Osprey bags are known for comfort and, man does this one not disappoint. Different elements, like a suspension system and being light and having padded straps, all make the Osprey Farpoint 40 a haven of comfort, which means that it’s actually enjoyable to carry. No, really: it’s built for comfort.
- Pro – You shouldn’t have any pain carrying this (unlike other, less well-designed bags)
- Con – If you won’t be carrying it all the time, it doesn’t matter that much
Whilst the Osprey backpack is NOT advertised as waterproof, it IS advertised as water resistant. Many (including us) have been surprised at how water resistant it actually is. Getting caught in a quick shower as you make a beeline for your hostel from the train station: no problem. Your stuff should stay dry.
- Pro – Surprisingly water resistant; more than is advertised
- Con – Really NOT waterproof so you’ll need to buy a rain cover
Laptop and tablet sleeve
For you digital nomads out there, or just if you like carrying your tablet around so you can watch Netflix on the go, this feature is for you. Even if you don’t use it for electronics, you could always use it to place your important documents in there. Even a magazine. It fits a laptop of up to 15” which is pretty decent.
- Pro – It’s a handy space for your laptop or whatever you want to use it for
- Con – Not well designed; can crack your screen since it’s on the curved front of the bag
The Osprey team have addressed the headache that is the baggage claim carousel and made the Farpoint 40 carry-on size. Most airlines, even budget ones (but not all of them), will accept this as hand luggage. So if you’re all about one bag travel, this one is great.
No checking in luggage, take the backpack on with you, take it off when you land, no waiting around, no lost luggage.
- Pro – This saves you money on fees for checking luggage
- Con – Doesn’t fit under aeroplane seats, only in the overhead lockers
Opens like a suitcase
Not only is it carry-on size, but it has other features that make this Osprey backpack not just a backpack but an all-round good luggage solution. One of these is the fact that it opens like a suitcase. No more having to dig through a top-loading backpack. Unzip and pack/unpack your things carefully.
- Pro – So much potential for organisation
- Con – To get anything you pretty much have to lay your back out and unzip it all; not cool
Stowaway harness and hip belt
To aid that carry-on capability, there’s another great feature here. You can roll out a hidden panel from the bottom of the Farpoint and zip it up around the shoulder harness and hip belt, meaning you can hide it away and make the bag streamlined for plane travel. Not just plane travel though: we’re talking about trains, buses, boats, all those things you use when you travel!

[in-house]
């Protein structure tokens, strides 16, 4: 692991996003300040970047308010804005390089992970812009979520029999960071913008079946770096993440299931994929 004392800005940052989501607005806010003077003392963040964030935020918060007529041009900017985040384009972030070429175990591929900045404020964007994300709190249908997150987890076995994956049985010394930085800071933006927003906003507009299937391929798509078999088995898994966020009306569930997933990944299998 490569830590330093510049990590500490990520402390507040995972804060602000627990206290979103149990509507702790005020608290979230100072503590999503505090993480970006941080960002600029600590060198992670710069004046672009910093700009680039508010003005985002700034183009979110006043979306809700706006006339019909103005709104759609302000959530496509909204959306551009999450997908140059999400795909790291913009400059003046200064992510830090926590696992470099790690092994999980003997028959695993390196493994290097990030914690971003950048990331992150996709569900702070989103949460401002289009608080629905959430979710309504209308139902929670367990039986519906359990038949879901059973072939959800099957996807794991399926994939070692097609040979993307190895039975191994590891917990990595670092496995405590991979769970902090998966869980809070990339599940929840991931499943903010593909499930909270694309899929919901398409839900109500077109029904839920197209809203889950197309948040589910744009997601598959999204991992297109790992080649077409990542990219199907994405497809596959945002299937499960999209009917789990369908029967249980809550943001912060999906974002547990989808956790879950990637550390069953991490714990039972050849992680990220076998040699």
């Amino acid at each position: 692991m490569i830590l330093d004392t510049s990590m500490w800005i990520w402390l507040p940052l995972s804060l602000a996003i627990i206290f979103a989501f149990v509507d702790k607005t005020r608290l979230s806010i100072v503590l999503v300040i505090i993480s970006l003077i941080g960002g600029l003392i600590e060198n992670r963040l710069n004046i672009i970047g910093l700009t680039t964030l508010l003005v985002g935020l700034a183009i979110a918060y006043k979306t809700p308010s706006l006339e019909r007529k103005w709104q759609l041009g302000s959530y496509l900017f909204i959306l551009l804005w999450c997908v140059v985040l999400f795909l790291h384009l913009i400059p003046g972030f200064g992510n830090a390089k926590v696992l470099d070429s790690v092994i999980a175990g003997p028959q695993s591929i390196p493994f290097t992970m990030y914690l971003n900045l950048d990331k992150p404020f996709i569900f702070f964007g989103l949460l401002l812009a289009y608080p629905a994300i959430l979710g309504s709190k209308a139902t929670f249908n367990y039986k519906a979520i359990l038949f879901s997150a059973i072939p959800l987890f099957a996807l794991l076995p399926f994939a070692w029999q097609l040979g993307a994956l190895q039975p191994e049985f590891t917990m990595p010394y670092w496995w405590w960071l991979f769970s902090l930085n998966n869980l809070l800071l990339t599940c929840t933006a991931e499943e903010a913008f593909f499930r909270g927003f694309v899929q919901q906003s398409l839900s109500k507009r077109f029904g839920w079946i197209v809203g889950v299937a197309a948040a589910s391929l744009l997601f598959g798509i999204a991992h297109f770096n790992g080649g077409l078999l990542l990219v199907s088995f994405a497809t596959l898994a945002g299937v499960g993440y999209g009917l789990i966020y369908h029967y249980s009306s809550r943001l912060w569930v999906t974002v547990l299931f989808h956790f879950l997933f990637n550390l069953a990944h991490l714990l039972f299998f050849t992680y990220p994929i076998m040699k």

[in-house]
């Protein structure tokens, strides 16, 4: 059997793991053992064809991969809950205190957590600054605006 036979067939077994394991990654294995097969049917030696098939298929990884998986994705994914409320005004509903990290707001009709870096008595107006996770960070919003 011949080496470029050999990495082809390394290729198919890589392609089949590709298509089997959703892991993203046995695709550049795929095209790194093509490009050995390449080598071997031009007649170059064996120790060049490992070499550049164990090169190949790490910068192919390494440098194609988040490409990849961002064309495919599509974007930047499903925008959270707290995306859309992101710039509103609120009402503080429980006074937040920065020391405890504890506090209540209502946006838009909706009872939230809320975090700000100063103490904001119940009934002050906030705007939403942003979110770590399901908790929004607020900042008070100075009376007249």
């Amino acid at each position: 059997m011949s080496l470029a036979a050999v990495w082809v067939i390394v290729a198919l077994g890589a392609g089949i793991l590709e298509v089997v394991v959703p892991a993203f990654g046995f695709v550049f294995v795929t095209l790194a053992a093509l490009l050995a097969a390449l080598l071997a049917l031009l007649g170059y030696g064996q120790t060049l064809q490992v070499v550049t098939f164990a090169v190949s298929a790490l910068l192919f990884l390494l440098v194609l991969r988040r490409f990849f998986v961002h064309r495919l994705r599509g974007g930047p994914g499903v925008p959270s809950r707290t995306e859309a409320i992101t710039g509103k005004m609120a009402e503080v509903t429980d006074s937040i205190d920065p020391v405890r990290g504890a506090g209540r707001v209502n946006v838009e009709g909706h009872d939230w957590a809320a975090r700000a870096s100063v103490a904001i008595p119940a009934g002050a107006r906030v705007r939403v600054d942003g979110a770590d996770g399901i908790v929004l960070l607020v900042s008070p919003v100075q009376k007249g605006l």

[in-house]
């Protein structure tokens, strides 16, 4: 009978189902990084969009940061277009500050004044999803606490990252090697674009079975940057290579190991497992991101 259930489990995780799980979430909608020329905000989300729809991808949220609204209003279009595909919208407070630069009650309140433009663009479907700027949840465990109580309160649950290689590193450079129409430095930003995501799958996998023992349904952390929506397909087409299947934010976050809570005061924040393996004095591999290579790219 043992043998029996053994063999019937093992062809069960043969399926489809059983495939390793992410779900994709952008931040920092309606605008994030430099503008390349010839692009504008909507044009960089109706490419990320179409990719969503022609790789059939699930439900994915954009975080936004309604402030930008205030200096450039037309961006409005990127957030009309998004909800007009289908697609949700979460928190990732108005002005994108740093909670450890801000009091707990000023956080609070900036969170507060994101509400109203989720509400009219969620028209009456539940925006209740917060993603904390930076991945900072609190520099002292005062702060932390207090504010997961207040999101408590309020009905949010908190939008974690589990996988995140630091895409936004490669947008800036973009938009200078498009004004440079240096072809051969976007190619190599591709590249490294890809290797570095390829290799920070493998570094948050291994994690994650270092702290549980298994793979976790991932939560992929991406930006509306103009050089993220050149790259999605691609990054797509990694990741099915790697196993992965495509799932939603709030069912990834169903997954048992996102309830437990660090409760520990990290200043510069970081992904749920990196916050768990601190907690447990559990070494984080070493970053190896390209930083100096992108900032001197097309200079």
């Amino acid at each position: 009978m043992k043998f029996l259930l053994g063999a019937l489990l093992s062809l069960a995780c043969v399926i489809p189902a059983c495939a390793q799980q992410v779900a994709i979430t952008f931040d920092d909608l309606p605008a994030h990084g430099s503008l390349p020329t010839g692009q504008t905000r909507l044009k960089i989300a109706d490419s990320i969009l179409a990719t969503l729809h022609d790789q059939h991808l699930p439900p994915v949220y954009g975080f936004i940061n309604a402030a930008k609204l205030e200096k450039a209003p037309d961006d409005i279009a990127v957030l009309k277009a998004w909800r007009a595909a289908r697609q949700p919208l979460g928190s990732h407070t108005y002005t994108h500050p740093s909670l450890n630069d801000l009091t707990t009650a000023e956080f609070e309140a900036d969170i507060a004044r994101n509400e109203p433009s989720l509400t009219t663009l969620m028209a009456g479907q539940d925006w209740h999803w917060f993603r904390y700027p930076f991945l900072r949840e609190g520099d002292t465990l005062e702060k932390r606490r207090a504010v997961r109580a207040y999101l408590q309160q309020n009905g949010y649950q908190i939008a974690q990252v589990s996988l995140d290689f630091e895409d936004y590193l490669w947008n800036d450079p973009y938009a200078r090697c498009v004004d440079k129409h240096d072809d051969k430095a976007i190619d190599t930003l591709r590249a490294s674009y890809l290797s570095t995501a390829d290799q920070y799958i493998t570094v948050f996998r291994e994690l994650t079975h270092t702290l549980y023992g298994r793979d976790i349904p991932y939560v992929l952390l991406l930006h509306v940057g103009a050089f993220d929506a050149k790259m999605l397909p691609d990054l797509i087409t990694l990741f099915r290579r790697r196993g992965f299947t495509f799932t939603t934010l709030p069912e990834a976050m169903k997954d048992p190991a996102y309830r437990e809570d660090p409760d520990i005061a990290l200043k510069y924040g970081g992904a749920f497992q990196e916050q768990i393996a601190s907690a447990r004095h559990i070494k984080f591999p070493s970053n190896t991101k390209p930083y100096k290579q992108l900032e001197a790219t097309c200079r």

- Pro – No more getting stuck on seat armrests or whacking people in the face with buckles
- Con – It’s not the easiest of features to use when packed full; wish it were smoother
If you feel like using the Osprey Farpoint 40 as a duffel bag, you’re in luck. You can clip on a shoulder strap and sling it across your body, which is great if you’ve just come off the plane and your other straps are stowed away.
- Pro – More functionality on how this backpack can be used
- Con – Not well padded so you won’t want to be carrying it like that for any amount of time
Padded top and side handle
You’re not using the shoulder strap? Fine. You’ve got padded handles on both the front and side of this backpack, meaning that – when the harness and hip belt are zipped away – you can grab your bag easily from wherever you happen to be keeping it. Simple and comfy at the same time.
- Pro – Easy to grab and carry off without fiddling with straps
- Con – Not a comfortable way to carry the Farpoint
Dual front compression straps
So, your bag’s packed full. It looks pretty buckle. Now what? Well, you don’t have to stand for that anymore! The Osprey Farpoint 40 comes complete with not one but TWO compression straps on the front of the bag.
You can cinch everything right in and make sure it’s as compact as possible. The way it’s been designed means it won’t look it won’t cut your bag in half either; it takes up the whole each side of the bag.
- Pro – Well designed and actually does make a difference
- Con – This might kill your laptop (if you’ve got one)
Part of what makes this backpack so comfortable is the fact that it’s pretty lightweight to begin with. Just over 3 pounds (that’s 1.36 kilos, people), you won’t have to worry about carrying around extra, unnecessary bulk.
- Pro – Doesn’t take away from the actual design of the bag
- Con – Surely there’s more that doesn’t need to be there to lighten the load further
So, yeah – even though it’s lightweight, the Osprey Farpoint 40 is still durable. That’s because of the amazing fabric and sturdy stitching going on here. It’s made of 210D Nylon Mini Hex with Diamond Ripstop. That’s technical-speak for “this bag is rugged AF and will never rip” – unless you do something crazy to it yourself, obviously.
- Pro – This backpack is going to last you a long while
- Con – It may be durable, but this fabric ain’t waterproof!
Dual mesh front pockets
Who doesn’t love a bit more organisation? These two pockets are great for slipping in a little something, like a pair of flip-flops, a bottle of suncream, or maybe even your water bottle. Just something you can grab easily, but which you equally aren’t too worried about going missing.
- Pro – It’s just great to have added pockets for more of your stuff
- Con – Access to them is restricted when you’re using the front compression straps
Large main compartment
The main compartment on the Farpoint 40 is LARGE. You won’t feel too constricted with what you can and can’t pack. We reckon you can fit about 4 different outfits (which you can mix and match anyway) and extras like washbag, pair of shoes, electricals, that sort of thing. All the usual travelly stuff.
- Pro – Quite a lot of space to shove everything in
- Con – You might need packing cubes to make work well/better
Located on the rear of the bag there’s an ID slot. A recently added feature, the ID slot allows you to put in a little bit of card or your business card, or whatever you have, to make sure your bag can be identified as YOUR bag. That’s handy if it gets lost, basically.
- Pro – You don’t have to worry about attaching a dangly tag for ID
- Con – If the stowaway cover is zipped up you can’t see it!